Cult films are a dangerous thing. Sometimes great, sometimes not, they create a fervor and devotion usually saved for fringe religious groups and third party candidates. And the films make their way into the canon of filmic classics, whether or not they deserve to be there.
There is only one thing more dangerous than a cult film. A cult sequel.
I was once an acolyte who worshiped at the altar of "The Boondock Saints," the 1999 comedic thriller about two Irish brothers in Boston who decide to become vigilantes. I saw the film when I was 16, right before I was about to move to Boston. Perhaps it was the gritty Southie cache that resonated with me, or the idea of two good-looking Irish boys saving Boston from danger, but I was in love. I’d lost touch with the movie until last week, when I saw the sequel.
Starring: Norman Reedus, Sean Patrick Flanery, Billy Connolly
Seen at: Loews Boston Common
It didn’t matter that I hadn’t seen it in a couple years. It was the exact same movie.
The plot’s a bit different: our anti-heroes Connor and Murphy (Sean Patrick Flanery and Norman Reedus, respectively) are on the lam in Ireland by their father (Billy Connolly) after killing numerous mobsters in Boston. After a mysterious villain starts mimicking the Saints reverent killing style, they return to Beantown to take up their savage quest. They’re pursued by another FBI agent, this time a woman- Julie Benz, who does a truly spectacular job stepping into Willem Dafoe’s airy shoes, even with half of her scenes being slow camera shots up her gamine profile. We also get a protracted back story about the boys’ father, a righteous murderer in his own right.
But the cult sequel is a very big problem because it’s made for the fans, and the fans alone. Outsiders are not just ignored, they are actively discouraged. This would not be so terrible, if not for the fact that Troy Duffy, the mastermind behind the “Saints,” decided that the only way to appease his fans would be to simply make the movie again. So we have the two boys who plot to kill bad guys based around action flicks they’ve seen. We have the hilarious, vaguely ethnic sidekick (the last one got offed in the first film). We have the religious imagery, the filthy dialogue, the stylized shoot-outs and a wily Southern FBI agent with a feminine drawl. There’s even a reference to rope- one of the first film’s best gags.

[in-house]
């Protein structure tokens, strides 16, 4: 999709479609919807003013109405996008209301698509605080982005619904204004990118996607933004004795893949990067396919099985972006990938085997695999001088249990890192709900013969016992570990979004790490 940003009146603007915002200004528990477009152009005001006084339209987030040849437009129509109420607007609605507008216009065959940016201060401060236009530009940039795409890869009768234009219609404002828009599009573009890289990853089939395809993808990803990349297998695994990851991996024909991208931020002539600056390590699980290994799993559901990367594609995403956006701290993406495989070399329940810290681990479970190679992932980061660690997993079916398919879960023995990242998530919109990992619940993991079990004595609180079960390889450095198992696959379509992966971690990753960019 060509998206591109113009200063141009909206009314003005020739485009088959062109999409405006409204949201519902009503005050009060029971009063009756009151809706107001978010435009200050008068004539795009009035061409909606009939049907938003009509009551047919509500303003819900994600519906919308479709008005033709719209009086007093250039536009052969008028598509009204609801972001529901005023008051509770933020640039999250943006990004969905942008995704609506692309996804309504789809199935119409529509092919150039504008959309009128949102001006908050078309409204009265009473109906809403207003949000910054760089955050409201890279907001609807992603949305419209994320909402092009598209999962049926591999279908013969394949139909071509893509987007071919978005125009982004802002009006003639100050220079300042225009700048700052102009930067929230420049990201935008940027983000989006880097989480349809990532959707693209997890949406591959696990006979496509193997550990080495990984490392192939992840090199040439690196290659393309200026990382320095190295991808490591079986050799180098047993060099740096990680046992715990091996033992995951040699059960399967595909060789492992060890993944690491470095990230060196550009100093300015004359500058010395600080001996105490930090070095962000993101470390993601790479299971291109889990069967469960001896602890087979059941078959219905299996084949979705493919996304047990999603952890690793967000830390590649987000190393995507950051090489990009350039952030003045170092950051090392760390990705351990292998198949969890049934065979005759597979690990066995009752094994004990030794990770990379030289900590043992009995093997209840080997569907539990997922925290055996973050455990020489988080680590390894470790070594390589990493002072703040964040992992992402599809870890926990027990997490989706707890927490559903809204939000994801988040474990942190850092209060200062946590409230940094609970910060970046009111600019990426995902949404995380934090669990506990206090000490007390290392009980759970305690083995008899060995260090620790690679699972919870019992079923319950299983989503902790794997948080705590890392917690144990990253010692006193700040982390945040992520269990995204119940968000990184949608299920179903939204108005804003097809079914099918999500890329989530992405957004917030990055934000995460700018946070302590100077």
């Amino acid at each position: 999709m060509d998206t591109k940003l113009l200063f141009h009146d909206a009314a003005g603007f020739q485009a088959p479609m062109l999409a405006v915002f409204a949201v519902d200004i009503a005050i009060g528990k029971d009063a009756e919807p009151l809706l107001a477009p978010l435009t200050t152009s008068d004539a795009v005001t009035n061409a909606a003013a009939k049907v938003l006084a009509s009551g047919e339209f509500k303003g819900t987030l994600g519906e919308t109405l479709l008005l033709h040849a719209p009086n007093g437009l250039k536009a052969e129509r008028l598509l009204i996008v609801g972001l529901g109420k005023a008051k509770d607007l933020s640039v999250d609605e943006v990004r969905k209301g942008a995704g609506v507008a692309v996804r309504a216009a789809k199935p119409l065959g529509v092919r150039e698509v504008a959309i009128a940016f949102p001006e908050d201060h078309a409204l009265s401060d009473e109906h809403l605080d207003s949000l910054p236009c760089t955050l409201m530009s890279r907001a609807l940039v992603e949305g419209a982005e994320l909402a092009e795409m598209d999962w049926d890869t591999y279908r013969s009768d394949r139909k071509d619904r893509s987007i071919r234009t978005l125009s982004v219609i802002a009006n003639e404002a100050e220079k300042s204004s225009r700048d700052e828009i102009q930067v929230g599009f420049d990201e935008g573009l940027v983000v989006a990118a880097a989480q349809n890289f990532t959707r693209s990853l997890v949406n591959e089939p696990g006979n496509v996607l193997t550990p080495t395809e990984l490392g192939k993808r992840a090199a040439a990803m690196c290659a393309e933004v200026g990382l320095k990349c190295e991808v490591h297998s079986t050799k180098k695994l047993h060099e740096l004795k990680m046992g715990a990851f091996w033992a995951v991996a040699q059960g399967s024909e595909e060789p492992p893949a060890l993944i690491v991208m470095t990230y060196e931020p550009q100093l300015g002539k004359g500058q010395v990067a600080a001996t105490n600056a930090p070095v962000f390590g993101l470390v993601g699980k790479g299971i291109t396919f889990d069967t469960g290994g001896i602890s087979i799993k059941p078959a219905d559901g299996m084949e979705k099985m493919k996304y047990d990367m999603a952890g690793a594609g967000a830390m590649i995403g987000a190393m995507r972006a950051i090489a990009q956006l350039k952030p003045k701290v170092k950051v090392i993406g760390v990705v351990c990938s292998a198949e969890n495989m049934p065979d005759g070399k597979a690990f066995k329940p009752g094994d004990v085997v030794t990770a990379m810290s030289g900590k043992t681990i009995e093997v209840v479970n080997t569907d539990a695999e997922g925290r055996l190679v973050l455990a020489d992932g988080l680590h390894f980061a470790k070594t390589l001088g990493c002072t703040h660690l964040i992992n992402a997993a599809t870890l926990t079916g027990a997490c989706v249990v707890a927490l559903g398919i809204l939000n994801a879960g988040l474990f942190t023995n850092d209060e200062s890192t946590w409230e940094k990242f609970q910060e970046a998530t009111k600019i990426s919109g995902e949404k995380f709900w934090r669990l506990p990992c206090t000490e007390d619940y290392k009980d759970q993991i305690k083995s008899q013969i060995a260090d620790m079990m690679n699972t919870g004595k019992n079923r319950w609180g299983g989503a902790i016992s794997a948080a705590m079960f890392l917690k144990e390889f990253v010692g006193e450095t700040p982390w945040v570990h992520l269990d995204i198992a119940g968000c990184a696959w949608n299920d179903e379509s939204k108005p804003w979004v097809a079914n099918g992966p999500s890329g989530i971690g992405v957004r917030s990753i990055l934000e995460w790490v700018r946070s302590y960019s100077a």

All-in-all, it’s less a movie and more of an inside joke. And as we all know, boys and girls, inside jokes are only funny to the ones who know what you’re talking about. For those who are fans of the first film, this will be a welcome diversion. Duffy is a truly wonderful screenwriter, and his dialogue clips along at a good pace. Reedus and Flanery are excellent; it’s as if they’d just stepped off the set of the first film last week. And I really did enjoy watching Benz take a luscious bite out of the scenery around her. There are surprises too- and if I spoiled any of them I’m sure I would have gold coins on my eyes by the end of the week, so let’s move on.
But if you don’t know what I mean when I talk about gold coins, or rope or that wicked funny scene with the cat, then chances are “Saints II” will only leave you slightly dizzy, and more than slightly confused. As for me, a die-hard fan of yore, I suddenly realized that somewhere between 16 years old and today, this movie had lost its cult status in my heart. It was still a good movie, sure. So is the sequel. But in terms of my devotion, I guess I’ve been deprogrammed.